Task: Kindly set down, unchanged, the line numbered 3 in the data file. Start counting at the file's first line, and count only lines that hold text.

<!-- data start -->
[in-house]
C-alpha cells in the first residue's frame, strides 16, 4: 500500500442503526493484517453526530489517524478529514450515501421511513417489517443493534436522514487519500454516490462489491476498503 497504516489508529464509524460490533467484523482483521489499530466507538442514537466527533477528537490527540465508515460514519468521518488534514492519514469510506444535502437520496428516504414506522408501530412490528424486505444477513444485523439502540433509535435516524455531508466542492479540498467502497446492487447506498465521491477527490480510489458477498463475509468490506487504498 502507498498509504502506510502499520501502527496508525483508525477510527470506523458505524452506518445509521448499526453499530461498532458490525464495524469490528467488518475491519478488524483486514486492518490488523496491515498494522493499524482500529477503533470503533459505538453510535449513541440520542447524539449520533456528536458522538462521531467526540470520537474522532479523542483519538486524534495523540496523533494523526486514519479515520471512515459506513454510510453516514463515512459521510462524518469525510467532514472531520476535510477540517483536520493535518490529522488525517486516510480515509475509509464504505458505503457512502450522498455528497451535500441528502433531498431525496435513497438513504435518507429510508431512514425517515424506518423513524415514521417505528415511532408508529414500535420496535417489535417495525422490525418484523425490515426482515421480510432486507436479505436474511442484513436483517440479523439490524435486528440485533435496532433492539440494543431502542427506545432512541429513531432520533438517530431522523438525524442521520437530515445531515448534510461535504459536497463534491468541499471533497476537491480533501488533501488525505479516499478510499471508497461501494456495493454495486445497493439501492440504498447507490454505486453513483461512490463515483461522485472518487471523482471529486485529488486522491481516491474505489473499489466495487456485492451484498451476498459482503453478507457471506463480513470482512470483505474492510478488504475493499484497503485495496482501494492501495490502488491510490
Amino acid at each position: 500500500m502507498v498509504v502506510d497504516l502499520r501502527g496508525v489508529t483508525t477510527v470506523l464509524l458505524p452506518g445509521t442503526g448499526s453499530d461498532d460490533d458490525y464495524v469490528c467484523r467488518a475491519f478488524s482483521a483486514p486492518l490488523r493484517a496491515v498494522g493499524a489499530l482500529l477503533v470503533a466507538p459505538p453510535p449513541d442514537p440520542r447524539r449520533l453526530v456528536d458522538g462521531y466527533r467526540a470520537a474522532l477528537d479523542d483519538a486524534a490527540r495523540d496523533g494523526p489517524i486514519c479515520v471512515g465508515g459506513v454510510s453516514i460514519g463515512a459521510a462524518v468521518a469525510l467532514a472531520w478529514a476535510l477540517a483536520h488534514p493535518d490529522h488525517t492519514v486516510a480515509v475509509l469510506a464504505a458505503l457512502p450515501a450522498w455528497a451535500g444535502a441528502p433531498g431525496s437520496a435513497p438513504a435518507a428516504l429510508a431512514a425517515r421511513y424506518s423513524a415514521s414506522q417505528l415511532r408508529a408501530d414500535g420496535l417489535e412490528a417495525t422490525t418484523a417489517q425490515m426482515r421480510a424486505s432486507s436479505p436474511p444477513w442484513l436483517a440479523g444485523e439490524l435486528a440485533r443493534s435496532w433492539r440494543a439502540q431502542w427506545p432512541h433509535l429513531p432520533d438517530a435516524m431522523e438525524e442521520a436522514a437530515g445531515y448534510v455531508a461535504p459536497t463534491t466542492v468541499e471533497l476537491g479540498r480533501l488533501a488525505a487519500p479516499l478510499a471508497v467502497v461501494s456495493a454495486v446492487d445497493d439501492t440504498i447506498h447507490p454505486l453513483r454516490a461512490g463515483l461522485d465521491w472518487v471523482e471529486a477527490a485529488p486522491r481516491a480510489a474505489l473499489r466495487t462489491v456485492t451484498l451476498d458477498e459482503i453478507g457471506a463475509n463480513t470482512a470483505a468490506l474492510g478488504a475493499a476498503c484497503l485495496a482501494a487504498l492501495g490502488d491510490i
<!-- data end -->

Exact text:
Amino acid at each position: 500500500m502507498v498509504v502506510d497504516l502499520r501502527g496508525v489508529t483508525t477510527v470506523l464509524l458505524p452506518g445509521t442503526g448499526s453499530d461498532d460490533d458490525y464495524v469490528c467484523r467488518a475491519f478488524s482483521a483486514p486492518l490488523r493484517a496491515v498494522g493499524a489499530l482500529l477503533v470503533a466507538p459505538p453510535p449513541d442514537p440520542r447524539r449520533l453526530v456528536d458522538g462521531y466527533r467526540a470520537a474522532l477528537d479523542d483519538a486524534a490527540r495523540d496523533g494523526p489517524i486514519c479515520v471512515g465508515g459506513v454510510s453516514i460514519g463515512a459521510a462524518v468521518a469525510l467532514a472531520w478529514a476535510l477540517a483536520h488534514p493535518d490529522h488525517t492519514v486516510a480515509v475509509l469510506a464504505a458505503l457512502p450515501a450522498w455528497a451535500g444535502a441528502p433531498g431525496s437520496a435513497p438513504a435518507a428516504l429510508a431512514a425517515r421511513y424506518s423513524a415514521s414506522q417505528l415511532r408508529a408501530d414500535g420496535l417489535e412490528a417495525t422490525t418484523a417489517q425490515m426482515r421480510a424486505s432486507s436479505p436474511p444477513w442484513l436483517a440479523g444485523e439490524l435486528a440485533r443493534s435496532w433492539r440494543a439502540q431502542w427506545p432512541h433509535l429513531p432520533d438517530a435516524m431522523e438525524e442521520a436522514a437530515g445531515y448534510v455531508a461535504p459536497t463534491t466542492v468541499e471533497l476537491g479540498r480533501l488533501a488525505a487519500p479516499l478510499a471508497v467502497v461501494s456495493a454495486v446492487d445497493d439501492t440504498i447506498h447507490p454505486l453513483r454516490a461512490g463515483l461522485d465521491w472518487v471523482e471529486a477527490a485529488p486522491r481516491a480510489a474505489l473499489r466495487t462489491v456485492t451484498l451476498d458477498e459482503i453478507g457471506a463475509n463480513t470482512a470483505a468490506l474492510g478488504a475493499a476498503c484497503l485495496a482501494a487504498l492501495g490502488d491510490i